I have upgraded this old-fashioned and straightforward pound cake recipe with the addition of black walnuts. The robust taste of black walnuts complements the buttery richness of the buttermilk pound cake. This black walnut pound cake is perfect for any occasion, although I enjoy making it for a crown during the holidays! Of course, you can also substitute regular walnuts in this recipe.
I love using buttermilk in a pound cake because it adds a very subtle tang to the buttery richness of the cake. The addition of black walnuts adds another layer of rich and earthy complexity. I like this recipe because it puts a fun twist on a traditional southern classic. I've never needed a special occasion for this recipe, and neither do you—it's perfect for any event!
Why you'll love this recipe
Easy to make with only one bowl. All your ingredients for this cake will be mixed in one bowl using an electric or stand mixer. That means less work for you and more time to enjoy the recipe!
Classic dessert with a fun twist. Black walnuts are a unique and fun ingredient that I enjoy incorporating in baked goods. It's perfect for impressing all your foodie friends.
Perfect for any occasion. This pound cake is ideal for a celebration or just because—you don't need a reason to enjoy this recipe!
Key ingredients and why we use them
Black Walnuts: The robust flavor profile of black walnuts is often described as earthy and bold. To some, the taste might be slightly bitter. The unique flavor of black walnuts is not for everyone. I recommend that you sample a handful before using them in this recipe.
Buttermilk: The acidic nature of buttermilk relaxes the gluten in the flour. The result is a cake that is moist and tender. The buttermilk also imparts a slightly tangy flavor to this cake.
Butter: Quality butter is a must in this recipe. My favorite brands of butter are Grassland, Fall Creek, Lurpak, and Plugra.
All-Purpose Flour: Basic all-purpose flour is fine for this recipe. You can use bleached or unbleached—it won't make a difference. I typically buy unbleached because it provides a little more structure in baked goods.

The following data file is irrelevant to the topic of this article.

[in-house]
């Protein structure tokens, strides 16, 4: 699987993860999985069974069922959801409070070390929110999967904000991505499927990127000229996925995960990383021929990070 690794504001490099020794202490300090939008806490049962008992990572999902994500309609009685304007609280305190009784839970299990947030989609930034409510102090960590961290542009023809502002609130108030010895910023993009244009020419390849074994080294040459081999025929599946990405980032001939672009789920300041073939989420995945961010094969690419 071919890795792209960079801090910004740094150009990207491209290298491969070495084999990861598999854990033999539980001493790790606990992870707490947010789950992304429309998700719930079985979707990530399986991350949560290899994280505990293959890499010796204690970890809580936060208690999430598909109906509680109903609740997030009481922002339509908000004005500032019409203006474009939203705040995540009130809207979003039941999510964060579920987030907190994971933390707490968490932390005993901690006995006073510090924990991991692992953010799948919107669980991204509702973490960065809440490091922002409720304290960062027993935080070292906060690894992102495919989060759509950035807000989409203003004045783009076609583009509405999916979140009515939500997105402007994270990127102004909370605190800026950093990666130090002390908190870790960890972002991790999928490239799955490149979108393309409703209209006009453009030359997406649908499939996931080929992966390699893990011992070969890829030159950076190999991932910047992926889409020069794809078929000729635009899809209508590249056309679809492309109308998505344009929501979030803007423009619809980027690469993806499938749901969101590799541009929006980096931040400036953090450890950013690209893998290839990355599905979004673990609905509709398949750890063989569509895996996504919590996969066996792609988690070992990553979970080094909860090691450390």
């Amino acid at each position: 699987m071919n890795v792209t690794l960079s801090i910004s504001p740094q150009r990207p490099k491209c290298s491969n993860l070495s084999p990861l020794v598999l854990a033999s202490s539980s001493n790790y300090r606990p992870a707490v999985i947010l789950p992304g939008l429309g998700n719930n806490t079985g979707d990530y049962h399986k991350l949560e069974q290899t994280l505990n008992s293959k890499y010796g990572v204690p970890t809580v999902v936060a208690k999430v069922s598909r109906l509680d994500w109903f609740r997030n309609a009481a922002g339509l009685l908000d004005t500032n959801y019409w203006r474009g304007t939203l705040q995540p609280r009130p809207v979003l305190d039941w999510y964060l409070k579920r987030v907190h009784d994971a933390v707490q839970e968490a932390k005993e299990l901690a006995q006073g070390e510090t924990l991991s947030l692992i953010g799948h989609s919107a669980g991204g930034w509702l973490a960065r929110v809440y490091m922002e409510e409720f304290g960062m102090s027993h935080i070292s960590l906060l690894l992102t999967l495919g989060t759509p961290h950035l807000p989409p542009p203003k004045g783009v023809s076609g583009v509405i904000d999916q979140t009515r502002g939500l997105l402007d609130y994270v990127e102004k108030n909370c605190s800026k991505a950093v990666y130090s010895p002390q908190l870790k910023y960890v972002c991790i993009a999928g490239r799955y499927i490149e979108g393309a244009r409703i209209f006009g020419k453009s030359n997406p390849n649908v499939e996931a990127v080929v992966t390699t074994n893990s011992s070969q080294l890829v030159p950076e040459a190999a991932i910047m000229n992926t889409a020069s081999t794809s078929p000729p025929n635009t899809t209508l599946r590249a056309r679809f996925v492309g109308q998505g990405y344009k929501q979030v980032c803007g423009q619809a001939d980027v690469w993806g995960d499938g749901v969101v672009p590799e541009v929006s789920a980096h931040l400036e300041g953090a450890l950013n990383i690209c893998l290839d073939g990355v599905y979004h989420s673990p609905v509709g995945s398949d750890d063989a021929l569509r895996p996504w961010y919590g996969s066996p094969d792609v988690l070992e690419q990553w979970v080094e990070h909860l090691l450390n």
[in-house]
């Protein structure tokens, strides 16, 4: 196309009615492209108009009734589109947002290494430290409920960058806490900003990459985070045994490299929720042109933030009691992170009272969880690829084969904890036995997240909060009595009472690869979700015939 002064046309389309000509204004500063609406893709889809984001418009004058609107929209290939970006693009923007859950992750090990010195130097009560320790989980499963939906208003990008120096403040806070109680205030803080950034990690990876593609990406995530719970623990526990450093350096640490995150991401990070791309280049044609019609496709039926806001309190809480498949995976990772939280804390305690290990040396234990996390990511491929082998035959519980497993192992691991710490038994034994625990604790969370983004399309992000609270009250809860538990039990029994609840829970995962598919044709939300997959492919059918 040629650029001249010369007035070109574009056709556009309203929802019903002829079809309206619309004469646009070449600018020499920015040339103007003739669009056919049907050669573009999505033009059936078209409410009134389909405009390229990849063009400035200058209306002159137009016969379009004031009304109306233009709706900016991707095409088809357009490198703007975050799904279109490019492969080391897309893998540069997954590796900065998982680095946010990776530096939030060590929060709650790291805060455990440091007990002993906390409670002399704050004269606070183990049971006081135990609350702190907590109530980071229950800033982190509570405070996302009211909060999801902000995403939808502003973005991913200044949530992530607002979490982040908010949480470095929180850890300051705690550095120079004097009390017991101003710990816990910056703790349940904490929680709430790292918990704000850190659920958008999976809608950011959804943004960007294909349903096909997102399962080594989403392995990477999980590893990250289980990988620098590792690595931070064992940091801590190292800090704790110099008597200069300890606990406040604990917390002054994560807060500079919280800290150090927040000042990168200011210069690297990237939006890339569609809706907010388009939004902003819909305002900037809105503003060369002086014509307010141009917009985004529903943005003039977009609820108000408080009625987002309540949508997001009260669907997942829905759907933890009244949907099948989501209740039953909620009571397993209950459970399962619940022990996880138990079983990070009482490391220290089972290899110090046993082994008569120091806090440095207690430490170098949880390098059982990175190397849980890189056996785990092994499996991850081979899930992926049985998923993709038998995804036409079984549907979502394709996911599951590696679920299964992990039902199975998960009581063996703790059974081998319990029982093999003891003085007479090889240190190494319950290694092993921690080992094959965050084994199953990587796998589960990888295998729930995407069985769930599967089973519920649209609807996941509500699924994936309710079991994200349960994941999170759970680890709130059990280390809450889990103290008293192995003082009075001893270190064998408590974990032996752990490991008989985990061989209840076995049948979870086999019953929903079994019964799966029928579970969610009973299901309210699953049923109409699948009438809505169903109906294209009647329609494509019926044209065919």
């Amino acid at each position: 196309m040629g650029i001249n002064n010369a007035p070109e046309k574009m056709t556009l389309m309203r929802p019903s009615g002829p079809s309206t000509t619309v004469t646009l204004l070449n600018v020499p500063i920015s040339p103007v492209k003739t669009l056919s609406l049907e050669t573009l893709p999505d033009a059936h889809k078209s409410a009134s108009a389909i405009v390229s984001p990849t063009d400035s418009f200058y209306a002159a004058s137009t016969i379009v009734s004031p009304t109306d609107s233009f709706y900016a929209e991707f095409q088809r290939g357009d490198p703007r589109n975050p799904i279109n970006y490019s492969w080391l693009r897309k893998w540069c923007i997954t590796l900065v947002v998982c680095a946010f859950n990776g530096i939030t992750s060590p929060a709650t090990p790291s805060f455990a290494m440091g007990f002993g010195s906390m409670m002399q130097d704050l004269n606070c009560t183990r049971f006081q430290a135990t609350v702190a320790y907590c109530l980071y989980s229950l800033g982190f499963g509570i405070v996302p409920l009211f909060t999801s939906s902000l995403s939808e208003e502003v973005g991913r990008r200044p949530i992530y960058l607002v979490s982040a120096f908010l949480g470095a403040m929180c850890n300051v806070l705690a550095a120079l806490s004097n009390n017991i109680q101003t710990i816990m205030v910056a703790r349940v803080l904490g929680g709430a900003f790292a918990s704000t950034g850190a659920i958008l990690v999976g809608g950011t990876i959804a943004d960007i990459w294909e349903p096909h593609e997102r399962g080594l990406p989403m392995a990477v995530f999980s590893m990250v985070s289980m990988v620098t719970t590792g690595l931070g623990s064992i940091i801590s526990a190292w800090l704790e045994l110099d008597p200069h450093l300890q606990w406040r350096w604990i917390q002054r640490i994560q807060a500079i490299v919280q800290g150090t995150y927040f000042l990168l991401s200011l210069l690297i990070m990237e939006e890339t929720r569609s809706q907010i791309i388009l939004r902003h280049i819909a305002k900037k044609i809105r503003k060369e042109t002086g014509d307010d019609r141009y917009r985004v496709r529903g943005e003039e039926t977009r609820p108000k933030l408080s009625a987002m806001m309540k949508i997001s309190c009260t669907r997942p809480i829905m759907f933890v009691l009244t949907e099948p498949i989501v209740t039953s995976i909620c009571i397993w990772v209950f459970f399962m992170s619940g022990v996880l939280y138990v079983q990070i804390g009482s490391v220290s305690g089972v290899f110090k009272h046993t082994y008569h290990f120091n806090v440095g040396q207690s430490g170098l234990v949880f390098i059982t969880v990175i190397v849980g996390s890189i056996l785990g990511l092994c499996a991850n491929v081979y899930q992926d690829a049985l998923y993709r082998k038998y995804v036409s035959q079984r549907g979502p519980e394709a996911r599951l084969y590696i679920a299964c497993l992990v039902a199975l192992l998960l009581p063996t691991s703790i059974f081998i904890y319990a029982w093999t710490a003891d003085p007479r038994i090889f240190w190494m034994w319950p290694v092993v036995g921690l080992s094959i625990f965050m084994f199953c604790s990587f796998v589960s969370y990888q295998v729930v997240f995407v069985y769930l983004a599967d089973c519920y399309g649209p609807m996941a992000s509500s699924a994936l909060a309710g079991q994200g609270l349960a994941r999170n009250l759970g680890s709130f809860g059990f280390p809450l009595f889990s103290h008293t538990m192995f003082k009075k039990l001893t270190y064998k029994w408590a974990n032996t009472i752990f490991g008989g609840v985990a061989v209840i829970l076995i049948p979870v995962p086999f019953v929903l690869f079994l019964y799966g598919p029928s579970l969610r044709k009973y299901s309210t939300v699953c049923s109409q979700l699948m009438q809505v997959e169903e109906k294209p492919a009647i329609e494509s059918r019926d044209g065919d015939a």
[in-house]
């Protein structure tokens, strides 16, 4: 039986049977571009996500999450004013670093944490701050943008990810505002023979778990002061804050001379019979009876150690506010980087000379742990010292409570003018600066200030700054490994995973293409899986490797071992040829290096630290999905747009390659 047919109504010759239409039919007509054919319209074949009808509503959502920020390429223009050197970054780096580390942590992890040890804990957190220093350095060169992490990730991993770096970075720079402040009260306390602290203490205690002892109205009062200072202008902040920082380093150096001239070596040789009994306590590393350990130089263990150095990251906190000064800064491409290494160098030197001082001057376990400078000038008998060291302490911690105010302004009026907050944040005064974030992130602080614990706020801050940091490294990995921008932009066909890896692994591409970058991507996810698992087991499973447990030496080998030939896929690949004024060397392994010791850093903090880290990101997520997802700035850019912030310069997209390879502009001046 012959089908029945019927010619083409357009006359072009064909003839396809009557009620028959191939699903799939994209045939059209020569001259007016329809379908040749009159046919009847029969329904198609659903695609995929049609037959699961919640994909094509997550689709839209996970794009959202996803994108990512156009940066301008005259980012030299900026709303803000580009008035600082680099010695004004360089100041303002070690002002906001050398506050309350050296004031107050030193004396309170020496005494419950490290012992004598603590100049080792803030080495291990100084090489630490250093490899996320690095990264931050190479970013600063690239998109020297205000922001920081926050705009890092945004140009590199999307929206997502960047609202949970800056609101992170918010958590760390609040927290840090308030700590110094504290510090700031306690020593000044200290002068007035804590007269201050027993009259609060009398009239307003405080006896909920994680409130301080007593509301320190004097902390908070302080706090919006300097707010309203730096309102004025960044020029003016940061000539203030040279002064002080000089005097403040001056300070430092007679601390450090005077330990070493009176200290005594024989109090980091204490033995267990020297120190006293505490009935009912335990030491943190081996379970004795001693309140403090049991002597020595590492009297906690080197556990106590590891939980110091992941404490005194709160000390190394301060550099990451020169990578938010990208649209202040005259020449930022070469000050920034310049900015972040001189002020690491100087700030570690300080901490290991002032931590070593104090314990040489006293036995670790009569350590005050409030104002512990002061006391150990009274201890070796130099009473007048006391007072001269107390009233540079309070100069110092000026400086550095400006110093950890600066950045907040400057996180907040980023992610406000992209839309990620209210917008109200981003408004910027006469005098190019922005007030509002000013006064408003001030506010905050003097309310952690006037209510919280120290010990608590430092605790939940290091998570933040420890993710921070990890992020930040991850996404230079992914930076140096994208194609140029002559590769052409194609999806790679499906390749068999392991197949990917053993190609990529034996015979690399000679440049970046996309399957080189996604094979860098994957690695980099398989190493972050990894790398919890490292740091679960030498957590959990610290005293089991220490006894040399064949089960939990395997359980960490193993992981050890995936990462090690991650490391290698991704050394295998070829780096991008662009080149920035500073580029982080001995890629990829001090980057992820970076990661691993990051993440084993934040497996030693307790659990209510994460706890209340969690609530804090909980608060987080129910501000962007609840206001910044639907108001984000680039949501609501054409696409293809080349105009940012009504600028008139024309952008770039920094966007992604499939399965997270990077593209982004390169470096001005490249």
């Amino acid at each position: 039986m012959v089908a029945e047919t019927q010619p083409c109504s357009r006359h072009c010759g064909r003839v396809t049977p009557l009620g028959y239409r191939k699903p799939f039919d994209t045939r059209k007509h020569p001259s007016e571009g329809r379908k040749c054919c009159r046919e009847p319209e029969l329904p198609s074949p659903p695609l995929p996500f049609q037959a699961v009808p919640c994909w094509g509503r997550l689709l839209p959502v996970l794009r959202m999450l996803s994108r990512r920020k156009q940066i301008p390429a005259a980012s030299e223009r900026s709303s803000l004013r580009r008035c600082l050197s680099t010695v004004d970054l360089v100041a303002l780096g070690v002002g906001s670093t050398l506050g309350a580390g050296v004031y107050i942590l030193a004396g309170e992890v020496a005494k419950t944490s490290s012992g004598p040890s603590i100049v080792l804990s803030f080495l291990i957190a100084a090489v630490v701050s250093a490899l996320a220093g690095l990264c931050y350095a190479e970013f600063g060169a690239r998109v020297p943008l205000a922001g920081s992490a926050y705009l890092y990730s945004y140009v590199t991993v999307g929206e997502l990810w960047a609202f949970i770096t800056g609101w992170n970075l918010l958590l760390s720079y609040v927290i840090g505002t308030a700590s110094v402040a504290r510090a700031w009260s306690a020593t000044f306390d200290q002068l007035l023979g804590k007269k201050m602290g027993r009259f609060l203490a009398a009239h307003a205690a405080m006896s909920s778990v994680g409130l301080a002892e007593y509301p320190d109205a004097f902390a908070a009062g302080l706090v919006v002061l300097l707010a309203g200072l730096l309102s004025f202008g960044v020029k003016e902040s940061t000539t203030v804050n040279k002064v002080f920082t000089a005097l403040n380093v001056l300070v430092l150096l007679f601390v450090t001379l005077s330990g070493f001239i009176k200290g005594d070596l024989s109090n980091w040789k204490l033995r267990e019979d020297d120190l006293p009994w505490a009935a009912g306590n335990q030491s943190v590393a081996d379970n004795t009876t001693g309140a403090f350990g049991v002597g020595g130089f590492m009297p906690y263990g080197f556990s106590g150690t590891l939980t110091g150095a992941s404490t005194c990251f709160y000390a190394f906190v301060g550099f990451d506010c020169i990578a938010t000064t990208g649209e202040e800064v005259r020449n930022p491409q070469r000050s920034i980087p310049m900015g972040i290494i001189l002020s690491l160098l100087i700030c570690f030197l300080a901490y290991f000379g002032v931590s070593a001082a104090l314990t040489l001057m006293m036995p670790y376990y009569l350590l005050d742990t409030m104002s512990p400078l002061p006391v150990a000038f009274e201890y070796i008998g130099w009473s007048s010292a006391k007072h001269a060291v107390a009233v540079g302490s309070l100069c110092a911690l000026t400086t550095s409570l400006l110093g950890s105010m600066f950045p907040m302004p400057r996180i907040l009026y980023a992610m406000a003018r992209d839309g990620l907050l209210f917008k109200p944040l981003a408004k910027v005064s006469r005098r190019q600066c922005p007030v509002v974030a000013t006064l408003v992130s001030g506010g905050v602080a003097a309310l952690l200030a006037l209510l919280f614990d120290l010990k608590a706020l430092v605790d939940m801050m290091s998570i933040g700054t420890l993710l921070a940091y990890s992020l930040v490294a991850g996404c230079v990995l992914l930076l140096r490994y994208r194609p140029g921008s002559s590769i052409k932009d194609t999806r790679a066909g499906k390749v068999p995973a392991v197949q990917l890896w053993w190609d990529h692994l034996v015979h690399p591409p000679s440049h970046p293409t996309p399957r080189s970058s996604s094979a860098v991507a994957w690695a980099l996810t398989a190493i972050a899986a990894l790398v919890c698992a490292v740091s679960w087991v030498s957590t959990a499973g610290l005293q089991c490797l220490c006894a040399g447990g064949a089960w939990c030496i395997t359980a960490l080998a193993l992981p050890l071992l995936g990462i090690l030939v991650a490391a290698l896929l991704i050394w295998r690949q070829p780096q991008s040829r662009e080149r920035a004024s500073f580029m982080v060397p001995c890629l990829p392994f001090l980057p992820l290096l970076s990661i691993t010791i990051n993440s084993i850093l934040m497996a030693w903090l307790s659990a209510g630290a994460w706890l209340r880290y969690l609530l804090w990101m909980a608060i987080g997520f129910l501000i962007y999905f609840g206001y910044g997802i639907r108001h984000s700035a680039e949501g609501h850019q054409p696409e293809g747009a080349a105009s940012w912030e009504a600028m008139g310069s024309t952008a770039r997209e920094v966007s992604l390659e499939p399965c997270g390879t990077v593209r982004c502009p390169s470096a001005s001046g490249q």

This recipe required a bundt pan with approximately 10 cups capacity. I used the Nordic Ware Jubilee Bundt Pan for this recipe. However, you'd be fine using any 10-cup capacity pan. If you don't know the capacity of your pan, you will want to ensure the batter fills ⅔ to ¾ of the pan. This will allow enough room for the cake to rise during baking.
Frequently asked questions
You can easily make buttermilk at home using any regular milk. Simply combine 1 cup of milk with one tablespoon of lemon juice or distilled white vinegar. Stir the mixture well and then aside for 5-10 minutes before using it in the recipe.
Before baking, apply a baking spray, which is a spray that has flour in it already, such as "Pam for Baking." Another option is to use a thin coating of solid vegetable shortening and then dust the surface lightly with flour.
I recommend hand washing your bundt pans. They can be soaked in warm soapy water for a while and washed with a safe scrubber for non-stick coatings. In stubborn cases, you can use a special cleaner to remove sticky residue, such as Dawn Power Dissolver.
HEATHER'S HELPFUL HINT
A baking spray works well for pans with intricate designs to get into all the nooks and crannies. Spray just before putting the batter in the pan, and spray thoroughly but not too heavily. Holding the spray can 8 to 10 inches from the pan.
You can print this entire recipe is below and save it for later. But, before you get there, let's walk through it step-by-step, so you understand what you're doing beforehand.
Start by combining the flour, baking soda, and salt in a bowl and set aside.
Using a stand or electric mixer, cream butter on medium speed for one minute or until smooth and creamy. Add granulated sugar, and continue to cream on medium speed for 4 minutes. Add eggs one at a time, mixing on low only until incorporated. Slowly mix in vanilla extract.
With the mixer on low, alternately add the flour mixture and buttermilk in thirds. Begin and end with the flour mixture. Stir ingredients after each addition but only until just combined
Remove the bowl from the mixer and add black walnuts. Using a spatula, stir until just incorporated. Scrape down the sides of the mixer to ensure that all ingredients are well combined.
Spoon the batter into the prepared pan. Tap the pan on the counter a few times to remove any air bubbles.
Bake for approximately 70 minutes. Halfway through the baking time, loosely cover the pan with aluminum foil to prevent over-browning.
Make ahead and storage tips
I don't recommend preparing any part of this cake batter in advance. The batter will not hold up well once you've mixed everything. However, the cake does freeze exceptionally well. Instructions are listed below.